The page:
Frases de Hermann Weyl

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Hermann Weyl

Fecha de nacimiento: 9. Noviembre 1885
Fecha de muerte: 8. Diciembre 1955

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Hermann Weyl fue un matemático alemán. Aunque bastante tiempo de su vida laboral la radicó en Zúrich y luego en Princeton, es identificado familiarmente con la tradición matemática de la Universidad de Gotinga, representada por David Hilbert y Hermann Minkowski. Su investigación ha sido muy relevante para la física teórica así como disciplinas puras, incluyendo la teoría de números. Fue uno de los matemáticos más influyentes del siglo XX, y un miembro clave del Instituto de Estudios Avanzados en sus orígenes, contribuyendo para una visión internacional e integrada.[1]​

Weyl publicó algunos trabajos técnicos y generales sobre el espacio, el tiempo y la materia, así como sobre filosofía, lógica, simetría e historia de las matemáticas. Fue uno de los primeros en concebir la probabilidad de combinar la relatividad general con las leyes del electromagnetismo. Mientras ningún otro matemático de su generación aspiró al 'universalismo' de Poincaré o Hilbert, Weyl se acercó como ningún otro. Michael Atiyah, en particular, comentó alguna vez que siempre que investigaba en algún área, descubría que Weyl le había precedido.

La semejanza de nombres hace que a veces lo confundan con André Weil. Una broma matemática supone que, como estos dos personajes fueron realmente grandes, se producía un extraño caso en el que este tipo de confusión nunca pudo haber causado ofensa alguna en ninguno de ellos.

Frases Hermann Weyl

„It is in the composite idea of motion that these three fundamental conceptions enter into intimate relationship.“

— Hermann Weyl
Context: Space and time are commonly regarded as the forms of existence of the real world, matter as its substance. A definite portion of matter occupies a definite part of space at a definite moment of time. It is in the composite idea of motion that these three fundamental conceptions enter into intimate relationship. Introduction<!-- p. 1 -->

„It was my wish to present this great subject as an illustration of the itermingling of philosophical, mathematical, and physical thought“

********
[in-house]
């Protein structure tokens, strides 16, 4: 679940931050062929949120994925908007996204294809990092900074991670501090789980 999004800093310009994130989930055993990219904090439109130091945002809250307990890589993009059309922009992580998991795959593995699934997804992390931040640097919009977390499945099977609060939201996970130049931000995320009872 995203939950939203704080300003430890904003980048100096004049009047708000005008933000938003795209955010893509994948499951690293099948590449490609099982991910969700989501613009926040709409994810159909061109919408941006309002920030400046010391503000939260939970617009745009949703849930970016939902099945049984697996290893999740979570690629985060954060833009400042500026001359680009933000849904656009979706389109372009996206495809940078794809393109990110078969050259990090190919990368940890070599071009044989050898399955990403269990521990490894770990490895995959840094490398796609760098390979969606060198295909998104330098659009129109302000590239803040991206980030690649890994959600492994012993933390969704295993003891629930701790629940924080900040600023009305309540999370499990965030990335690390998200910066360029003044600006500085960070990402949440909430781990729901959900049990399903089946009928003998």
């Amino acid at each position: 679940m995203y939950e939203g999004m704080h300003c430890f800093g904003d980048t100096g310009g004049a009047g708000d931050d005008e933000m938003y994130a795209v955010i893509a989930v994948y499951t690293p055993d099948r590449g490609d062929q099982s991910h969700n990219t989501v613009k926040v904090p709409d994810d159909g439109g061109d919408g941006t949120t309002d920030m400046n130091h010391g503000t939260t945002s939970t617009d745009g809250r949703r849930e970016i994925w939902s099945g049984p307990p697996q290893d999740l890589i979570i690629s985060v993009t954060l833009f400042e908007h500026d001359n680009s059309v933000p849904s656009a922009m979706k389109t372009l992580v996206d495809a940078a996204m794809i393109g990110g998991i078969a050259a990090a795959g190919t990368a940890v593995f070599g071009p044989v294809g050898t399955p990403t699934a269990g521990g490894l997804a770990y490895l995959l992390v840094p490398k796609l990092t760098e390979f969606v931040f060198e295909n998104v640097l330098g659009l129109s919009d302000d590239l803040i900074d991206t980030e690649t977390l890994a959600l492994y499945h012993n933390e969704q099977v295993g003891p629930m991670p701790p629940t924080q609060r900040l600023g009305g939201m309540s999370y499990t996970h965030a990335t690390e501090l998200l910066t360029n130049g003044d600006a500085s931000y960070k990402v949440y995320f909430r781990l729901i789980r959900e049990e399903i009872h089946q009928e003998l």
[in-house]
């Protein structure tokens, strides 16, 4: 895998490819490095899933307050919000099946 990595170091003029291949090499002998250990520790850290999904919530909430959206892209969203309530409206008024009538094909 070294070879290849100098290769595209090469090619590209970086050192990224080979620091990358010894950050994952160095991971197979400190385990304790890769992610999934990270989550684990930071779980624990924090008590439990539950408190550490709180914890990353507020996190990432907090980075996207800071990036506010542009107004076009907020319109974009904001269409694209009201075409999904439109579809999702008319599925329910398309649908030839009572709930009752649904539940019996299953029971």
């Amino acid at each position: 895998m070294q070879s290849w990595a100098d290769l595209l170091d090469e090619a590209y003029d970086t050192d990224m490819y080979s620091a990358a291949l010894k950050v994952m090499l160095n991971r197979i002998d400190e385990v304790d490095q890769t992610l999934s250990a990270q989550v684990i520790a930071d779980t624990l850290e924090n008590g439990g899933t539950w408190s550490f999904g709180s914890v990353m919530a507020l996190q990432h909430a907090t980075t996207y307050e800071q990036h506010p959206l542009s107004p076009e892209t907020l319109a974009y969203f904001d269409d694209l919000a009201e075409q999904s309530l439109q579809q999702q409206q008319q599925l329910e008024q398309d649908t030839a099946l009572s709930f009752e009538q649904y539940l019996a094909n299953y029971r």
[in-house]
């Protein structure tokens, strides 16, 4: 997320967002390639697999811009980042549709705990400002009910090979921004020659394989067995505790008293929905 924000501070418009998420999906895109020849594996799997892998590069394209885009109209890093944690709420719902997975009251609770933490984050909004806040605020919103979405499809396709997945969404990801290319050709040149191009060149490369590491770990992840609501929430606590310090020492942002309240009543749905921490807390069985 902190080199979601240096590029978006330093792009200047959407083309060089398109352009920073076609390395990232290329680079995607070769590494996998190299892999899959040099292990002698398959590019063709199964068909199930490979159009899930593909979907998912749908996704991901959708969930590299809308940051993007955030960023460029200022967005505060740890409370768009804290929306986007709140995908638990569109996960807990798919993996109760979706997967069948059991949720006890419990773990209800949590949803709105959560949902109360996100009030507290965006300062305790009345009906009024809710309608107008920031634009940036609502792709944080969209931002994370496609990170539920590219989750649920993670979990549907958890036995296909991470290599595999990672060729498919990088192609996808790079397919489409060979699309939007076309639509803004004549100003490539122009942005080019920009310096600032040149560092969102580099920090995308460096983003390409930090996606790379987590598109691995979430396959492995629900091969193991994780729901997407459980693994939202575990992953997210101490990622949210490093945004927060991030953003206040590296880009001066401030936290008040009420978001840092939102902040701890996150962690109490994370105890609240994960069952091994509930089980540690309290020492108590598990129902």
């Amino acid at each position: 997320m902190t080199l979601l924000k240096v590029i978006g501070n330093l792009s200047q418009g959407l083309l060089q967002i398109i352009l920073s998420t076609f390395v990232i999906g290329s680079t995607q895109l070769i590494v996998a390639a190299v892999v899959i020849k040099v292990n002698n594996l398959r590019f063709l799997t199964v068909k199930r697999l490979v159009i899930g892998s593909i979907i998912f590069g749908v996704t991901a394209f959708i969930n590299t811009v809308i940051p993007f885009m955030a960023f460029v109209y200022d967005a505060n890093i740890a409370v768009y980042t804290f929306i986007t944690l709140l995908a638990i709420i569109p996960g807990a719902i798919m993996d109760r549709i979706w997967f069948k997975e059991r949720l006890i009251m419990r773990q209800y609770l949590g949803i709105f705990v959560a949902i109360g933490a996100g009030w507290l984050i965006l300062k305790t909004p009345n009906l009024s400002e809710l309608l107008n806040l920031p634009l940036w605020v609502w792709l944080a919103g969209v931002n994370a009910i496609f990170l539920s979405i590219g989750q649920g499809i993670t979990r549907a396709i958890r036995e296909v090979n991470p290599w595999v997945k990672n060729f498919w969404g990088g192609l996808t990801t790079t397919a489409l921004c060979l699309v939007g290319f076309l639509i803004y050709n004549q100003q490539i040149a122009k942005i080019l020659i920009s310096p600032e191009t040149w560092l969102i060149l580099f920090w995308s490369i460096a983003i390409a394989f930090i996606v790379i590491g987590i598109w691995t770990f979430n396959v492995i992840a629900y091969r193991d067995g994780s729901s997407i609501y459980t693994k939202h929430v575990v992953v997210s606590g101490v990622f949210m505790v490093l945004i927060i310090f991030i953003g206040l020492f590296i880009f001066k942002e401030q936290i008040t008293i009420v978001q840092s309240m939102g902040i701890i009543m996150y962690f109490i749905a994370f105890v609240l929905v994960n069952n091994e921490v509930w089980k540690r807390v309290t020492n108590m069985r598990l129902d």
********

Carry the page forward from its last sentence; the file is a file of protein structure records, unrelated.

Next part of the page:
— Hermann Weyl
Context: It was my wish to present this great subject as an illustration of the itermingling of philosophical, mathematical, and physical thought, a study which is dear to my heart. This could be done only by building up the theory systematically from the foundations, and by restricting attention throughout to the principles. But I have not been able to satisfy these self-imposed requirements: the mathematician predominates at the expense of the philosopher. From the Author's Preface to First Edition (1918)

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„Einstein's theory of relativity“

— Hermann Weyl
Context: Einstein's theory of relativity has advanced our ideas of the structure of the cosmos a step further. It is as if a wall which separated us from Truth has collapsed. Wider expanses and greater depths are now exposed to the searching eye of knowledge, regions of which we had not even a presentiment. It has brought us much nearer to grasping the plan that underlies all physical happening. From the Author's Preface to First Edition (1918)

„Only the consciousness that passes on in one portion of this world experiences the detached piece which comes to meet it and passes behind it as history, that is, as a process that is going forward in time and takes place in space.“

— Hermann Weyl
Context: The scene of action of reality is not a three-dimensional Euclidean space but rather a four-dimensional world, in which space and time are linked together indissolubly. However deep the chasm may be that separates the intuitive nature of space from that of time in our experience, nothing of this qualitative difference enters into the objective world which physics endeavors to crystallize out of direct experience. It is a four-dimensional continuum, which is neither "time" nor "space". Only the consciousness that passes on in one portion of this world experiences the detached piece which comes to meet it and passes behind it as history, that is, as a process that is going forward in time and takes place in space. Ch. 3 "Relativity of Space and Time"<!-- p. 217 -->